We deal with troublemakers, those crafty people who get under our skin, wrecking havoc on our otherwise harmonious families, workplaces and communities, spreading ill-ease like an infectious disease. The truth is, troublemakers are often troubled people.
Often prideful, ego-maniacal, jealous, controlling, ignorant, unhappy, angry, well-disguised sociopaths or mentally unbalanced — and some just Godless — troublemakers are wolves in sheep’s clothing, trolls under the bridge. Adept at rolling over anyone in their way, they start arguments, lie to get ahead, blame, master manipulate, con, tear apart, and rule unjustly. What’s worse, they sniff you out because they know you know, you with x-ray vision who stand for truth, can see right through them. With all their false, yet potent power, they make sure you’ll never reveal the less than powerful wizard they are behind the curtain.
All their guns are out, aimed at you – the truth teller, the justice seeker, the princes and princesses of truth, and they’re out to win. They’re master spin-doctors, they get the jobs you should have, they try to steal your kid into illicit worlds, they’re wolves in sheep’s clothing. They win lawsuits through lies, sadly, they pull it off, even climbing right over lady justice.
…a double-minded man is unstable in all he does– James 1:8
My husband and I have had a few big troublemakers in our lives the past year – one at work, one in our community. We also have a neighbor who sneers at us when taking out the garbage, and we’ve said but five words to him since we’ve moved next door. My husband also shares an office with a troublemaker he’s working with on a short-term project. It’s like sharing an office with one of those scary jack-in-boxes in horror movies. He lies through his teeth to keep his job and takes credit for my husband’s work while smiling wide, obsequious Cheshire cat grins when the boss comes around. Another in our community, well, I’m not so sure of her underlying agendas or issues yet, but since I called her on some decisions she made that felt inequitable, impacting the harmonious dynamics of a lovely community we’re a part of, her claws are out, and boy they’re sharp and scary.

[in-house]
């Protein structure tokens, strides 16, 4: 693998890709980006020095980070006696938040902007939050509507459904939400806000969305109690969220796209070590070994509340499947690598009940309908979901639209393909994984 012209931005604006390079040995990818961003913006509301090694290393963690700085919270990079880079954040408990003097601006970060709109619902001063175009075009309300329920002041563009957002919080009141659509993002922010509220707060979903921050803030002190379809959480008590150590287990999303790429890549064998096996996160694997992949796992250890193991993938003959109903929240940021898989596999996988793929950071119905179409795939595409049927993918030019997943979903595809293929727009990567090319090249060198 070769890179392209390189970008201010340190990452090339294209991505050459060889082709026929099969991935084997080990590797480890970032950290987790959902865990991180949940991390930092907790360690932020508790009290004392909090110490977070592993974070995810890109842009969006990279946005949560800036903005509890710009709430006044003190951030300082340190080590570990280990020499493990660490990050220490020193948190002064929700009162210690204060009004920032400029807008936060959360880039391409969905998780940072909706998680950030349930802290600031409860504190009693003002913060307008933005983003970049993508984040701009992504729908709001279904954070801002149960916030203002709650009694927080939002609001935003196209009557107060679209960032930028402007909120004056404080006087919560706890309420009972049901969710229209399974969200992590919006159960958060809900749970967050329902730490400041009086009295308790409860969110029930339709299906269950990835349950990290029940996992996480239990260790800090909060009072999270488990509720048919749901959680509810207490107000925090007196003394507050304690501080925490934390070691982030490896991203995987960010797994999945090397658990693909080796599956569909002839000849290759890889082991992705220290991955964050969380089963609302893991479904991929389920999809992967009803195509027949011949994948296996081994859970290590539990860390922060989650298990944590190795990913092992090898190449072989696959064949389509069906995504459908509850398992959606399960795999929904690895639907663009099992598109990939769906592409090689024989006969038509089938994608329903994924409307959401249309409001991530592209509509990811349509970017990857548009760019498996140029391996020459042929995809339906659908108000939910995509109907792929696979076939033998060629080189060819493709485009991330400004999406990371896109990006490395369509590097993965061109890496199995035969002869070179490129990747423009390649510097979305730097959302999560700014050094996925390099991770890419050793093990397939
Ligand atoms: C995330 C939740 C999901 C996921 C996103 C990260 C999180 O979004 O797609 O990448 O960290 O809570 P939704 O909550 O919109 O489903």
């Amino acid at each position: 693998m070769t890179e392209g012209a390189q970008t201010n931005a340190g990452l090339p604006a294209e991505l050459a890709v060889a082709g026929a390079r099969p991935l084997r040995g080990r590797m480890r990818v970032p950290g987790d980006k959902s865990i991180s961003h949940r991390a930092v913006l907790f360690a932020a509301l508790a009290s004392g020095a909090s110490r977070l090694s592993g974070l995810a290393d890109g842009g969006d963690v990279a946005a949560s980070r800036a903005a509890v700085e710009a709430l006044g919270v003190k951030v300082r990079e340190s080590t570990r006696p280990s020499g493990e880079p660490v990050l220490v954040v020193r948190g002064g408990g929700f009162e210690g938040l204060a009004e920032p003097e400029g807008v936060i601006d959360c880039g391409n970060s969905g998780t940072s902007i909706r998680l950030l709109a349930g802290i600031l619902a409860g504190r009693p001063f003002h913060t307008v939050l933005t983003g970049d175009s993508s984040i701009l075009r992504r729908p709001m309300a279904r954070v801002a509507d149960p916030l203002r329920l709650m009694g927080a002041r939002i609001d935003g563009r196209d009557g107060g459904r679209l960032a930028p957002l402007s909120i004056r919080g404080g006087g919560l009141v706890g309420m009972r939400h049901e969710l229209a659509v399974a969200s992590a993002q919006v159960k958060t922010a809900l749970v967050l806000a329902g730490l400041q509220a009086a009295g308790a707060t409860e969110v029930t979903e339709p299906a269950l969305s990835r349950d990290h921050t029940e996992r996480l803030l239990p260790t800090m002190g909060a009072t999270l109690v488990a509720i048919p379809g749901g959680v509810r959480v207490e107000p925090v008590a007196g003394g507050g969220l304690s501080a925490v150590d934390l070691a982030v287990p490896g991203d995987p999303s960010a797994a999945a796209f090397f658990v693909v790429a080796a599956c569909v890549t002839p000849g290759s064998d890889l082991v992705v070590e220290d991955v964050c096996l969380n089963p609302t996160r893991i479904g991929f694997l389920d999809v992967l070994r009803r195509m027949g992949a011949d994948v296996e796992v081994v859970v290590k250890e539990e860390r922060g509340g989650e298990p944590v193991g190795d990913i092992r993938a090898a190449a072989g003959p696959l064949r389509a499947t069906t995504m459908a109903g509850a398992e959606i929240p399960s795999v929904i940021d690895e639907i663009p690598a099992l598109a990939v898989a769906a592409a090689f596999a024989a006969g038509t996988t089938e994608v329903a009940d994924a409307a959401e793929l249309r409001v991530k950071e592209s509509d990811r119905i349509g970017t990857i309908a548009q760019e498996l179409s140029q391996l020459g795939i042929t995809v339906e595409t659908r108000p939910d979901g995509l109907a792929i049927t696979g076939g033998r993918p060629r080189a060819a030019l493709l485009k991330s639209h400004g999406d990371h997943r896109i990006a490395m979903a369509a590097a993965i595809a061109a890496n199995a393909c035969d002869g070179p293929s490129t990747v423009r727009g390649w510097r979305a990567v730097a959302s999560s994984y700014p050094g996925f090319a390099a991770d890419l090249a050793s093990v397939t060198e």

As highly sensitive people, when we don’t have on the armor of God, when we don’t have the gift of discernment in knowing how to best deal with these troublemakers, they can easily get under our skin, disrupting our home and lives, pulling us into their lion’s den.